The Nasty Little Poem
I wrote a nasty little poem.
It was about you and the way
you said these hollow things
to me over the years.
It was about how invisible
and mute that made me feel.
In it, I quoted you back to you –
an attempt to make you feel
insubstantial, too. Like I said,
it was a nasty little poem.
I reminded you that you implied
I’m a drama queen, which I noted
struck me as ironic, borderline comical.
Actually, let’s just laugh at that one,
shall we? Come on, be a sport.
I noted the string of best friends
I’ve lost and, in the poem, I suggested
perhaps that was your fault. In this poem,
I will shoulder some of that blame.
In this poem, I will also blame losing
a husband on you and thank you
because I gained another.
The nasty little poem wondered
at how many dead slaves, how many
dead wives suffered entire lives
before we started to realize that
we aren’t really born equal.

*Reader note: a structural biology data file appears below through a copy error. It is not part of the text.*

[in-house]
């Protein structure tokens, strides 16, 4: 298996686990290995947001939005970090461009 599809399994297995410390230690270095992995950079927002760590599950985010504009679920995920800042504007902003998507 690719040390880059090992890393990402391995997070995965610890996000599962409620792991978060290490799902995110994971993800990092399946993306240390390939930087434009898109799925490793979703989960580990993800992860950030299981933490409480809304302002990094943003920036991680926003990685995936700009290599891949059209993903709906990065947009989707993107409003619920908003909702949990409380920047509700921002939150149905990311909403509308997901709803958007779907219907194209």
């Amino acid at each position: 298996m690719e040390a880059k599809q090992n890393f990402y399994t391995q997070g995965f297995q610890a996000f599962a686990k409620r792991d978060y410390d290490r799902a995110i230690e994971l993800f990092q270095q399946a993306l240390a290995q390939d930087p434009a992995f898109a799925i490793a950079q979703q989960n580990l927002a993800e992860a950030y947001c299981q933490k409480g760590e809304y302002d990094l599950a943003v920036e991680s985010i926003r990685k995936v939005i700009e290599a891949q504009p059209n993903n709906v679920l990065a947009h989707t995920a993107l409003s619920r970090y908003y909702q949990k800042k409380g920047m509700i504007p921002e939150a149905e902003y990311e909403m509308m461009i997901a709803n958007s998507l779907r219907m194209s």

I can’t remember how it got there –
something to do with you,
but I threw the poem out.
There was a line about how I eat
guilt for breakfast, guzzle it by
the liter. The poem blamed you
for making my life not about me.
“I trudge through my days
in my skin,” it said, “but my life
Is yours.” Maybe that’s where the
slaves and wives came in.
It was a nasty little poem.
Amanda J. Bradley is the author of three books of poems: Queen Kong (2017), Oz at Night (2011), and Hints and Allegations (2009). She has published poetry and essays in many journals including Paterson Literary Review, Skidrow Penthouse, Kin Poetry Journal, Rattle, The New York Quarterly, and Poetry Bay. Amanda is a graduate of the MFA program at The New School, and she holds a Ph.D. in English and American Literature from Washington University in St. Louis. She is an Associate Professor at Keystone College outside of Scranton, Pennsylvania.